POLLUTION:: A Firsthand Account of the Ravages of Lead Poisoning – A warning to St. Andrews, NB

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You may remember that residents of Charlotte County, NB in general and St. Andrews in particular, were horrified to learn that an aggregate mining company at the Bayside Port had gained permission to dump surplus materials along the upper reaches of a principal stream leading to Chamcook Lake; the principal source of domestic water for the town and surrounding areas. The horror was raised to disbelief when it was learned that high levels of lead and other pollutants were draining directly into the lake. The public outcry forced the provincial government to shut down the dumping and have the materials returned to the mining area on the banks of the St. Croix Estuary. There is little doubt the pollutants ended up  there and perhaps continue to seep into the Estuary where they enter the marine food chain. There seems to be little concern about that from the authorities.

This work by the Conservation Law Foundation is a reminder of what can happen and serves as a warning to St. Andrews and other communities that don’t insist on proper control of environmentally sensitive operations of all kinds.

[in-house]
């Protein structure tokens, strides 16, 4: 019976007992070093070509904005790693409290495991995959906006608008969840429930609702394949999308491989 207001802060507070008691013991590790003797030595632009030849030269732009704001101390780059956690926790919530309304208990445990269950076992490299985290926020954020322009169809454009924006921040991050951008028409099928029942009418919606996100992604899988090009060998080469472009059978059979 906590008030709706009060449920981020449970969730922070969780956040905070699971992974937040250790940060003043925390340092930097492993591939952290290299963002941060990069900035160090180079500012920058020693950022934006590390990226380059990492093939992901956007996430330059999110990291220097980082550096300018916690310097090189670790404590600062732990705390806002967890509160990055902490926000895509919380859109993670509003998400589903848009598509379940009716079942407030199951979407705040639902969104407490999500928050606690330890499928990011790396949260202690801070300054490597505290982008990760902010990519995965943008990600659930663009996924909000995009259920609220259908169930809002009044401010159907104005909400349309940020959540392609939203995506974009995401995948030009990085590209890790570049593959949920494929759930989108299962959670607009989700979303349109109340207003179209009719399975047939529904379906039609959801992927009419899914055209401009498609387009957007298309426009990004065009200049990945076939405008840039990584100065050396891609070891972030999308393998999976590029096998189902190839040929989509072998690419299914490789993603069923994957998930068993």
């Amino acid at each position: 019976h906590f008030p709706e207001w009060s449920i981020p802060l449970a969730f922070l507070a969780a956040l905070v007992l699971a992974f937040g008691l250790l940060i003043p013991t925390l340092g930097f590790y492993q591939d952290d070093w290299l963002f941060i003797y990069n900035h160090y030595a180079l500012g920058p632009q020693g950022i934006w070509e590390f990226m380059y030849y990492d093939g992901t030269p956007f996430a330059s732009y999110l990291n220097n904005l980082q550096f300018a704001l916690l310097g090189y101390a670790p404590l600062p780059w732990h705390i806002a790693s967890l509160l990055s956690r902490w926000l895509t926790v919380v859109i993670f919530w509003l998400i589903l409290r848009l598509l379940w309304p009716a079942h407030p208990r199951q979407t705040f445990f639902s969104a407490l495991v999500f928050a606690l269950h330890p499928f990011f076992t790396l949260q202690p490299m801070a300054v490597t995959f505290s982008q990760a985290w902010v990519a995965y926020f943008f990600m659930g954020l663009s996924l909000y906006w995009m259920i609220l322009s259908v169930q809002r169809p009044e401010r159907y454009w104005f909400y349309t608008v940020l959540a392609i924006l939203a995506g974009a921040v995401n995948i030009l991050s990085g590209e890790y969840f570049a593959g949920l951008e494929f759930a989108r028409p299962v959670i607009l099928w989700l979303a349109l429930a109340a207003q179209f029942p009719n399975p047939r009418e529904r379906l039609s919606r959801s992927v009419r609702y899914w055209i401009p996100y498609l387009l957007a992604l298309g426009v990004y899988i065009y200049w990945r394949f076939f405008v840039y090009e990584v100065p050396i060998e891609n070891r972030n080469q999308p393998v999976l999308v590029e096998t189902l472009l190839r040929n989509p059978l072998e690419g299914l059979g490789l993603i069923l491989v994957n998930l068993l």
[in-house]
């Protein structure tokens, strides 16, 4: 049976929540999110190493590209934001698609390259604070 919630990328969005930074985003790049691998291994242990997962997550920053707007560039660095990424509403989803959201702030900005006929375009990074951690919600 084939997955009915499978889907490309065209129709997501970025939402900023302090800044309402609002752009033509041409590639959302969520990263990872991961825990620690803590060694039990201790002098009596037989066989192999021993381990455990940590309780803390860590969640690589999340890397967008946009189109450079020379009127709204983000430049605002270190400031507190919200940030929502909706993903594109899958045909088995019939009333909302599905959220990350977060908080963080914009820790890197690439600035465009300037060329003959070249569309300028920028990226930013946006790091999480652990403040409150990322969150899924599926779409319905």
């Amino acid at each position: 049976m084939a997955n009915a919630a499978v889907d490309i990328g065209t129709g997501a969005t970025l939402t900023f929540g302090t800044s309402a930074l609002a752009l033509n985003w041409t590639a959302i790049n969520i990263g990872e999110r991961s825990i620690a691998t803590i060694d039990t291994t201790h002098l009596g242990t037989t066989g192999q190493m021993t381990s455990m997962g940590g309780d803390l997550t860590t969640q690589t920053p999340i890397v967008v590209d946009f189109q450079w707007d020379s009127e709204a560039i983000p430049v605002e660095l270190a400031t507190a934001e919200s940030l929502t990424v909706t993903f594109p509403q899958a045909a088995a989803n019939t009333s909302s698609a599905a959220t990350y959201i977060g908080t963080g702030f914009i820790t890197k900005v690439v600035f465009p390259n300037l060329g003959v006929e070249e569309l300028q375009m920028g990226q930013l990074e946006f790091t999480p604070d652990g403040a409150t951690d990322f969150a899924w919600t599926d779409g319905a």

Minamata Disease is truly ugly. http://en.wikipedia.org/wiki/Minamata_disease

My opinion tonight. Art

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English: Dense metaphyseal lines from lead poi...

English: Dense metaphyseal lines from lead poisoning (Photo credit: Wikipedia)

http://www.clf.org/blog/tag/lead-poisoning-series/

A Firsthand Account of the Ravages of Lead Poisoning

Posted: 18 Feb 2015 02:11 PM PST

On February 17, New Hampshire’s Senate Health & Human Services Committee held a public hearing on SB 135, a bill designed to better protect New Hampshire kids from the continuing threat of lead poisoning. The Committee heard strong support for SB 135 from a broad range of interests. Joan Valk, a Family Support Specialist at Child Family Services, was the last person to testify. Because her firsthand observations of the problem of lead poisoning make such a compelling case for addressing the problem of childhood lead poisoning, I thought I’d share them here in full: